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Monday, February 01, 2010

If you can't get Mohammed to the mountain...

Critics of the theory of evolution sometimes argue that evolution is pseudoscientific because it is allegedly immune to falsification. Specifically, because evolution took place over long spans of geologic time the claim is that we can't reproduce evolution in a laboratory and, as such, the validity of evolutionary theory cannot be determined. This is, of course, incorrect. There's plenty of evidence all around us supporting the theory of evolution, much of which is discussed on Richard Dawkin's book The Greatest Show on Earth.* Perhaps more importantly there are experiments- like Richard Lenski's work with bacteria- that can and do catch evolution in the act. Yet, even with all this, the argument is sometimes advanced that evolution can't explain truly complex things, like the brain and behaviors.

And this is where the robots come in. Recently, scientists have been exploring the issue of evolution by using robots as simple analogs. And the results are superb:

Ever since Cicero's De Natura Deorum ii.34., humans have been intrigued by the origin and mechanisms underlying complexity in nature. Darwin suggested that adaptation and complexity could evolve by natural selection acting successively on numerous small, heritable modifications. But is this enough? Here, we describe selected studies of experimental evolution with robots to illustrate how the process of natural selection can lead to the evolution of complex traits such as adaptive behaviours. Just a few hundred generations of selection are sufficient to allow robots to evolve collision-free movement, homing, sophisticated predator versus prey strategies, coadaptation of brains and bodies, cooperation, and even altruism. In all cases this occurred via selection in robots controlled by a simple neural network, which mutated randomly.

Genes do not specify behaviours directly but rather encode molecular products that lead to the development of brains and bodies through which behaviour is expressed. An important task is therefore to understand how adaptive behaviours can evolve by the mere process of natural selection acting on genes that do not directly code for behaviours. A spectacular demonstration of the power of natural selection comes from experiments in the field of evolutionary robotics, where scientists have conducted experimental evolution with robots. Evolutionary robotics has also been advocated as a method to automatically generate control systems that are comparatively simpler or more efficient than those engineered with other design methods because the space of solutions explored by evolution can be larger and less constrained than that explored by conventional engineering methods. In this essay we will examine key experiments that illustrate how, for example, robots whose genes are translated into simple neural networks can evolve the ability to navigate, escape predators, coadapt brains and body morphologies, and cooperate. We present mostly—but not only—experimental results performed in our laboratory, which satisfy the following criteria. First, the experiments were at least partly carried out with real robots, allowing us to present a video showing the behaviours of the evolved robots. Second, the robot's neural networks had a simple architecture with no synaptic plasticity, no ontogenetic development, and no detailed modelling of ion channels and spike transmission. Third, the genomes were directly mapped into the neural network (i.e., no gene-to-gene interaction, time-dependent dynamics, or ontogenetic plasticity). By limiting our analysis to these studies we are able to highlight the strength of the process of Darwinian selection in comparable simple systems exposed to different environmental conditions. There have been numerous other studies of experimental evolution performed with computer simulations of behavioural systems. Reviews of these studies can be found in. Furthermore, artificial evolution has also been applied to disembodied digital organisms living in computer ecosystems, such as Tierra and Avida, to address questions related to gene interactions, evolution of complexity, and mutation rates.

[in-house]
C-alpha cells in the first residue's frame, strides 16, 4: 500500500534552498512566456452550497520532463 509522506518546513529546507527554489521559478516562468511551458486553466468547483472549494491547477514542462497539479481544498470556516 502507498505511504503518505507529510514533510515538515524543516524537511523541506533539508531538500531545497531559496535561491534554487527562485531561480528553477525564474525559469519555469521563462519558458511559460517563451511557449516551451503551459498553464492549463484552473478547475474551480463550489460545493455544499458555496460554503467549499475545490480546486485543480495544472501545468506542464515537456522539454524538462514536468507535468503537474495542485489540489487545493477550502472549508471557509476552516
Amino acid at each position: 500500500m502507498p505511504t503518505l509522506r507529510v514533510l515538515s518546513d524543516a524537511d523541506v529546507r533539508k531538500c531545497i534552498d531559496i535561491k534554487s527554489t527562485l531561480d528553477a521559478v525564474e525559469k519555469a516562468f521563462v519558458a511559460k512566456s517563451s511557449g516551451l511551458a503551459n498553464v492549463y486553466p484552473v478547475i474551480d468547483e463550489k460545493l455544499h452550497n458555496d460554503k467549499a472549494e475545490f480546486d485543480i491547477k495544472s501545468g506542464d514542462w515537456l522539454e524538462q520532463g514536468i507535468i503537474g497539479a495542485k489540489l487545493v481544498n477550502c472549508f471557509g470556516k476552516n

These examples of experimental evolution with robots verify the power of evolution by mutation, recombination, and natural selection. In all cases, robots initially exhibited completely uncoordinated behaviour because their genomes had random values. However, a few hundreds of generations of random mutations and selective reproduction were sufficient to promote the evolution of efficient behaviours in a wide range of environmental conditions. The ability of robots to orientate, escape predators, and even cooperate is particularly remarkable given that they had deliberately simple genotypes directly mapped into the connection weights of neural networks comprising only a few dozen neurons.

To make that even simpler: fast adaptation to conditions was observed for robots using simple neural networks and very low-level mutations (i.e. mutations at a level below full code). We've reached the point where we're not just finding evidence for evolution in biology, in geology, and in genetics- but in laboratory experiments as well. And I'm grateful for this, really. For years we've been trying to get the creationist Mohammed to visit the mountain of evidence for evolution with no success. Now, thanks to innovative experiments, maybe we can plant the mountain right down in their back yards.

* An interesting read, though not something that is going to sway a committed anti-evolutionist.

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